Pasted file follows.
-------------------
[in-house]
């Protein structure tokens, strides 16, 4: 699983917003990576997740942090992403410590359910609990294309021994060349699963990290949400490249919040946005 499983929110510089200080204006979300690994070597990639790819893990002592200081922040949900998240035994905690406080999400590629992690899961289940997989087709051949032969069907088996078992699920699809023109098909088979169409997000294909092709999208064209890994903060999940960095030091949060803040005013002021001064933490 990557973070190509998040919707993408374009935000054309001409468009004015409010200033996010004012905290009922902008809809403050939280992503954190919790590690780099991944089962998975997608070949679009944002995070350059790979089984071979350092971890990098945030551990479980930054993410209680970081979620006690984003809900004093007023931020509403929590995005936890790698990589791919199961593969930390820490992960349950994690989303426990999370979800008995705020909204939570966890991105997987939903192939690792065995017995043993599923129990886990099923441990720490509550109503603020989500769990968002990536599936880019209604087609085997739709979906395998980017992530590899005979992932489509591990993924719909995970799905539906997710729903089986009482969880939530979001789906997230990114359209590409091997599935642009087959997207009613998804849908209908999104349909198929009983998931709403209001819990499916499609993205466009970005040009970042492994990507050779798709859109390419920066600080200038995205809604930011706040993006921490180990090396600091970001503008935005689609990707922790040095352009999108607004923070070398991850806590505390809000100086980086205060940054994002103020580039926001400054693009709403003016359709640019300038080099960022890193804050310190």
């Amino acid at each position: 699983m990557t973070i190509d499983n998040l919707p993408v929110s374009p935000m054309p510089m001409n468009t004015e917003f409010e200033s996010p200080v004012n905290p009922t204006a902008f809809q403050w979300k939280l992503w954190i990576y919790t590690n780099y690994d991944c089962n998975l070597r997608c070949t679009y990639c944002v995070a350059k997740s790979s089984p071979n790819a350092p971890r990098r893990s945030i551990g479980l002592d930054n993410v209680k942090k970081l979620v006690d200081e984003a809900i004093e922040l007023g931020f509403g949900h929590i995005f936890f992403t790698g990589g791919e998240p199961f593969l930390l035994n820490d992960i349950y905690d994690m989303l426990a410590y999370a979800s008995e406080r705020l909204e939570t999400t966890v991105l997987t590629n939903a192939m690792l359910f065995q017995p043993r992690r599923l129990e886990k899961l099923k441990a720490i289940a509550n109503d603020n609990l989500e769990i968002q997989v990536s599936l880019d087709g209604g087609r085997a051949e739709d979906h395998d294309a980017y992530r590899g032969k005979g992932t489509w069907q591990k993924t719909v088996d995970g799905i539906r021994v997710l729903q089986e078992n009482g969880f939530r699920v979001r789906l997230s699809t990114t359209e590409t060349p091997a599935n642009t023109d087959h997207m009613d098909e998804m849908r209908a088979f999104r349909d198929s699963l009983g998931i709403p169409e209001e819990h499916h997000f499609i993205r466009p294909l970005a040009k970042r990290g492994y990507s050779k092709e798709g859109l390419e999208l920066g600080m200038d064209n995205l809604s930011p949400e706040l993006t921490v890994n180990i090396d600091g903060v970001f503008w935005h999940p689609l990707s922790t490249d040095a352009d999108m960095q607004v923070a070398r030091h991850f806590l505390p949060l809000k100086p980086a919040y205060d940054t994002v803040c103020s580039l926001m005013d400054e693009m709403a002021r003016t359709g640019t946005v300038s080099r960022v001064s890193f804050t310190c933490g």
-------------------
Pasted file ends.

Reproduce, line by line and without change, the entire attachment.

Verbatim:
[in-house]
């Protein structure tokens, strides 16, 4: 699983917003990576997740942090992403410590359910609990294309021994060349699963990290949400490249919040946005 499983929110510089200080204006979300690994070597990639790819893990002592200081922040949900998240035994905690406080999400590629992690899961289940997989087709051949032969069907088996078992699920699809023109098909088979169409997000294909092709999208064209890994903060999940960095030091949060803040005013002021001064933490 990557973070190509998040919707993408374009935000054309001409468009004015409010200033996010004012905290009922902008809809403050939280992503954190919790590690780099991944089962998975997608070949679009944002995070350059790979089984071979350092971890990098945030551990479980930054993410209680970081979620006690984003809900004093007023931020509403929590995005936890790698990589791919199961593969930390820490992960349950994690989303426990999370979800008995705020909204939570966890991105997987939903192939690792065995017995043993599923129990886990099923441990720490509550109503603020989500769990968002990536599936880019209604087609085997739709979906395998980017992530590899005979992932489509591990993924719909995970799905539906997710729903089986009482969880939530979001789906997230990114359209590409091997599935642009087959997207009613998804849908209908999104349909198929009983998931709403209001819990499916499609993205466009970005040009970042492994990507050779798709859109390419920066600080200038995205809604930011706040993006921490180990090396600091970001503008935005689609990707922790040095352009999108607004923070070398991850806590505390809000100086980086205060940054994002103020580039926001400054693009709403003016359709640019300038080099960022890193804050310190």
């Amino acid at each position: 699983m990557t973070i190509d499983n998040l919707p993408v929110s374009p935000m054309p510089m001409n468009t004015e917003f409010e200033s996010p200080v004012n905290p009922t204006a902008f809809q403050w979300k939280l992503w954190i990576y919790t590690n780099y690994d991944c089962n998975l070597r997608c070949t679009y990639c944002v995070a350059k997740s790979s089984p071979n790819a350092p971890r990098r893990s945030i551990g479980l002592d930054n993410v209680k942090k970081l979620v006690d200081e984003a809900i004093e922040l007023g931020f509403g949900h929590i995005f936890f992403t790698g990589g791919e998240p199961f593969l930390l035994n820490d992960i349950y905690d994690m989303l426990a410590y999370a979800s008995e406080r705020l909204e939570t999400t966890v991105l997987t590629n939903a192939m690792l359910f065995q017995p043993r992690r599923l129990e886990k899961l099923k441990a720490i289940a509550n109503d603020n609990l989500e769990i968002q997989v990536s599936l880019d087709g209604g087609r085997a051949e739709d979906h395998d294309a980017y992530r590899g032969k005979g992932t489509w069907q591990k993924t719909v088996d995970g799905i539906r021994v997710l729903q089986e078992n009482g969880f939530r699920v979001r789906l997230s699809t990114t359209e590409t060349p091997a599935n642009t023109d087959h997207m009613d098909e998804m849908r209908a088979f999104r349909d198929s699963l009983g998931i709403p169409e209001e819990h499916h997000f499609i993205r466009p294909l970005a040009k970042r990290g492994y990507s050779k092709e798709g859109l390419e999208l920066g600080m200038d064209n995205l809604s930011p949400e706040l993006t921490v890994n180990i090396d600091g903060v970001f503008w935005h999940p689609l990707s922790t490249d040095a352009d999108m960095q607004v923070a070398r030091h991850f806590l505390p949060l809000k100086p980086a919040y205060d940054t994002v803040c103020s580039l926001m005013d400054e693009m709403a002021r003016t359709g640019t946005v300038s080099r960022v001064s890193f804050t310190c933490g």